Bullfrog Meadow Peak P500
Peak 10,100ft

Sun, Aug 14, 2022

With: Hunter Plume
Dylan Doblar
Sean Casserly
Sean King
Lucas Bravo
Emma Lautanen
Jonathan Mason
Adam Lang
Megan Ely
Zach Imm
Chris Henry
Iris Ma
Tom Grundy

Etymology
Story Photos / Slideshow Map GPX Profile

Continued...

The last day of the 2022 Sierra Challenge saw us at the Cottonwood TH for the relatively easy outing to unofficially named Bullfrog Meadow Peak. The peak lies in the Golden Trout Wilderness to the south, west of Mulkey Meadow and just south of Bullfrog Meadow, about 13mi roundtrip with 3,000ft of gain. Nearby Peak 10,100ft would add some extra mileage and gain to the totals as a bonus peak. Not surprisingly, we had a large gathering for the 6a start, including the trio from the pink squad who had coordinated their wardrobe to be as colorful as they could manage for this last outing. Dylan had more than 15hrs on the next closest competitor (Sean C) for the Yellow Jersey, so this was really just a formality. For the Polka Dot Jersey, Chris held a half peak lead over Tom, so his strategy was to simply follow Tom and keep him from sneaking in an extra peak. Tom would have to be satisfied with the Green Jersey lead which was unassailable by this time.

We followed the trail system south, up and over Trail Pass and then down to Mulkey Meadow. At a trail junction in the large meadow, I turned left with a group of participants, continuing for another mile or so. Some of us had plans to visit Peak 10,100ft, the reason for taking the fork we did. For those heading to Bullfrog Meadow Peak, the right (west) branch would have been a better choice. The pink squad followed me when I left the trail, heading southeast and then south for the bonus peak. Others stopped on the trail to consult maps or phones, recognizing that we weren't heading to Bullfrog Meadow Peak. We paid those stalled at the trail little mind - they would figure it out soon enough. The four of us climbed out of the meadow and onto the forested slopes leading to Peak 10,100ft.

We passed just east of an interesting point on the way. Pt. 9,800ft+ looked to be class 3, but none of us were interested enough to check it out. Further south through forest and granite boulders we caught sight of Peak 10,100ft which would turn out to be yet more interesting. The summit ridge is a collection of granite blocks neatly stacked along a ridgeline to give us a challenge. The direct route up the northwest spine looked hard, so we moved left to tackle it from the north side. This was a class 3-4 effort on large, solid blocks softened by lichen to keep us on our toes. It took about ten minutes to work our way up through a crux section to the top where we arrived around 8:45a. Though it has little prominence, it proved a fun little summit where we left a register while we taking in the views. It was a fairly clear day with views stretching out over the Southern Sierra and Golden Trout Wilderness, far south past Olancha and Kern Peaks. To the west could be seen the modest Bullfrog Meadow Peak rising up across the southern extent of Mulkey Meadow, and it was to this we next turned our attention.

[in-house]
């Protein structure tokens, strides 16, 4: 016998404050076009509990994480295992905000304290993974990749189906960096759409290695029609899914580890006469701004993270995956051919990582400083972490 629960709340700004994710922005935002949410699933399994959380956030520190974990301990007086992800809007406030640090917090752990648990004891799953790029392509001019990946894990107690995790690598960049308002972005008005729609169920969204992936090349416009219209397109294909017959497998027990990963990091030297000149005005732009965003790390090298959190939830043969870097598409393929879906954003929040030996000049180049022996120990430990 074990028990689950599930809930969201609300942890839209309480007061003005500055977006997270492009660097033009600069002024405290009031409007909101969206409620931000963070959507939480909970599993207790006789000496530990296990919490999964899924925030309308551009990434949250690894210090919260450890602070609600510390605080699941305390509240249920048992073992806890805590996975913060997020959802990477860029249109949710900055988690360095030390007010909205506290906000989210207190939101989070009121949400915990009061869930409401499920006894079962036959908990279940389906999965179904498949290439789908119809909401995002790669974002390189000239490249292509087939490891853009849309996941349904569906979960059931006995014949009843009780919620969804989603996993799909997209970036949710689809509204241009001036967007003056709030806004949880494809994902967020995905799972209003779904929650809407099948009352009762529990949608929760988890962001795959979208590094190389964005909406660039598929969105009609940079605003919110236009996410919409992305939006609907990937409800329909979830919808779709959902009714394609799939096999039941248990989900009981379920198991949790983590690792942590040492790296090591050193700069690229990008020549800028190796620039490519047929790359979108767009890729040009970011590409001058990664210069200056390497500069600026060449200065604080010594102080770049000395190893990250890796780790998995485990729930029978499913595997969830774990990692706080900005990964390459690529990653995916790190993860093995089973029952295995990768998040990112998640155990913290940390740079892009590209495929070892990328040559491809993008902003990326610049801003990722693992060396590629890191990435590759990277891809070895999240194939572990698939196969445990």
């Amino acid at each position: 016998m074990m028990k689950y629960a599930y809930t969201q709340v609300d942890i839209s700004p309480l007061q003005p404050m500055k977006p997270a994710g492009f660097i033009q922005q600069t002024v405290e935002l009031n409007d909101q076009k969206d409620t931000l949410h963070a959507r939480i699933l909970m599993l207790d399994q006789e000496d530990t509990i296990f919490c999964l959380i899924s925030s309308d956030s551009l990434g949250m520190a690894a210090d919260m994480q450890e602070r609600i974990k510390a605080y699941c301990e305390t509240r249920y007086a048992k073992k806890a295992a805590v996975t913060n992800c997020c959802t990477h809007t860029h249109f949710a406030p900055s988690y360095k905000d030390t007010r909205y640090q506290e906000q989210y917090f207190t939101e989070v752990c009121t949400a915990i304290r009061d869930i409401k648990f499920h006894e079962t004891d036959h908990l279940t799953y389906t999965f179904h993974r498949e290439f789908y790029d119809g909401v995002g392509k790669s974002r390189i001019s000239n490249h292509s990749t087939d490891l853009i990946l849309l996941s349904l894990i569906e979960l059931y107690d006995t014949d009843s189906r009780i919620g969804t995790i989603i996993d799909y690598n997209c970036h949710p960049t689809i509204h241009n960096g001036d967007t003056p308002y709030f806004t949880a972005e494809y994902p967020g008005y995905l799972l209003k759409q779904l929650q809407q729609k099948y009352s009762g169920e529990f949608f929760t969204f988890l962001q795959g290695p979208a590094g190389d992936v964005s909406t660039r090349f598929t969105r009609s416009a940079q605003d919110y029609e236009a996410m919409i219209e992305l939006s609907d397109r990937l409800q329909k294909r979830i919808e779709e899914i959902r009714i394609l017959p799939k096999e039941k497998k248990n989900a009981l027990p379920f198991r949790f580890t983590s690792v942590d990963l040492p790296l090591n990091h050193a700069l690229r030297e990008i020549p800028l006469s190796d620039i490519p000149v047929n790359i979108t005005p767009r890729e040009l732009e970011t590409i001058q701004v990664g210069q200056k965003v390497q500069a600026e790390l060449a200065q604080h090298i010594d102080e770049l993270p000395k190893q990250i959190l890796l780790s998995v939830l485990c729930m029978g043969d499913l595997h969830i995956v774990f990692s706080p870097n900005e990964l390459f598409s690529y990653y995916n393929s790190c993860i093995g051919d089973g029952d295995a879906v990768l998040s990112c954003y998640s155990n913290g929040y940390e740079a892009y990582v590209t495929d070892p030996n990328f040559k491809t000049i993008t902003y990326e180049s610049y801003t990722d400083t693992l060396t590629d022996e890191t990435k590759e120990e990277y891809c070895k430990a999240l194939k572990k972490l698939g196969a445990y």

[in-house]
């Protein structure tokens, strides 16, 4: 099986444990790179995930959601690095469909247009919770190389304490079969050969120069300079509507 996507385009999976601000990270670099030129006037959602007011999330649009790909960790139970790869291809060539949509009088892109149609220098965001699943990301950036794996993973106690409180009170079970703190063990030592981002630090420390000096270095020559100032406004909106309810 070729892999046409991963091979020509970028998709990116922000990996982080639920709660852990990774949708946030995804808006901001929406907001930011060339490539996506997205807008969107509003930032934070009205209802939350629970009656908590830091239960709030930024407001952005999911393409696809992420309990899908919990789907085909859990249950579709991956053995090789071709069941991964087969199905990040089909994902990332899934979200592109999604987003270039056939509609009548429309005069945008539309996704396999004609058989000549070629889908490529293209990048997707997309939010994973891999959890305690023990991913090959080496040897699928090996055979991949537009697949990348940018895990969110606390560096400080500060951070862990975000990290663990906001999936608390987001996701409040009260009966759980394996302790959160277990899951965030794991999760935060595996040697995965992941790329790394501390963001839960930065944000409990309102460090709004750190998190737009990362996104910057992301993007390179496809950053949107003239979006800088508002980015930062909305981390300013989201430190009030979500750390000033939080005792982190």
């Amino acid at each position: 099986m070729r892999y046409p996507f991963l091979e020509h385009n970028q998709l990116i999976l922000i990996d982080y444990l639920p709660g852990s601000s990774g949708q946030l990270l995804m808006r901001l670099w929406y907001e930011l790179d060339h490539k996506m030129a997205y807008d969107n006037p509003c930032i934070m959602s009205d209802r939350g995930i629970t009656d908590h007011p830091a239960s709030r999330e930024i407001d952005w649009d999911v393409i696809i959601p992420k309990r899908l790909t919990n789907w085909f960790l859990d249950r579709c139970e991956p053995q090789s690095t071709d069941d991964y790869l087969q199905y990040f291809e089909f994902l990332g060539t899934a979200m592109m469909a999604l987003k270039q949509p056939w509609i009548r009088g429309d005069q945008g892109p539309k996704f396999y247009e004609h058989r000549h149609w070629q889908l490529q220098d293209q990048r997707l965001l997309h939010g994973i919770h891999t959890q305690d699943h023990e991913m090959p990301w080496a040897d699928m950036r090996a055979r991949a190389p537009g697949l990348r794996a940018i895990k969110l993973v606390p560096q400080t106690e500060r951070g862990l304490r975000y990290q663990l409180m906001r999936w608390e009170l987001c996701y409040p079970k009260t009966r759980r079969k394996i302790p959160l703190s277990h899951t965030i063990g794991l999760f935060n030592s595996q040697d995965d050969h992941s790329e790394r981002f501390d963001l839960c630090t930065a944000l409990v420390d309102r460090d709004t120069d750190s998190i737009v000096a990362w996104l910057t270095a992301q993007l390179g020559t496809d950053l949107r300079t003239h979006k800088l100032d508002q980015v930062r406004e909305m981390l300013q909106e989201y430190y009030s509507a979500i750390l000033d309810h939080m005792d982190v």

Three of us went back down from the summit rocks via the same route, Tom following the ridge and pronouncing it an easier way to the summit afterwards. We then headed back north and northwest through forest. I got ahead of the others who were taking a more leisurely pace. I crossed over sandy Mulkey Meadow without seeing the others behind me. I headed into more forest and up slopes that would bring me to the summit of Bullfrog Meadow Peak from the east. This was an easier affair, though it did have class 2-3 summit rocks that would provide views looking over much of the surrounding forest. I found Mason, Emma and Lucas at the top, looking like they had nowhere in particular to be. Seven others had been to the summit and already left. There was no register here, so we got out another one and added all the names of the folks that had preceded us. 15min later, the pink trio showed up for a total of seven. Their names were dutifully added before we left the new register under a small cairn. I had had lofty plans to visit other bonus peaks further west, but had not the desire nor energy to do so now.

Our group of seven split up as we descended the peak via slightly varying routes. I went off the northwest side down to Bullfrog Meadow where I picked up a trail on the meadow's northern edge. I was on my own for a long while, but eventually caught up with Mason, Lucas and Emma around Trail Pass. They had Adam and Megan in tow with them, and the six of us would stay mostly together for the descent back to Horseshoe Meadow. It was close to 1p by the time we returned to the TH and found the after-party in session over by Jim's RV and Evan's camper. We expected the pink shirts to be shortly behind us, but when they didn't show after an hour, we wondered if they'd gone off for other bonus peaks. They hadn't, and were just taking it easy today. They eventually made their return around 1:45p, the last of the day's adventurers to come back to the fold. We had some celebration and congratulating the jersey winners before folks began to trickle off towards home. I would spent 4-5hrs driving myself out of California and halfway across Nevada before finding a cool spot at Currant Summit on US6 to spend the night, sometime after 9p. It wasn't yet time for me to head home as I was off to Colorado for a few weeks. Adventure never sleeps...

Continued...


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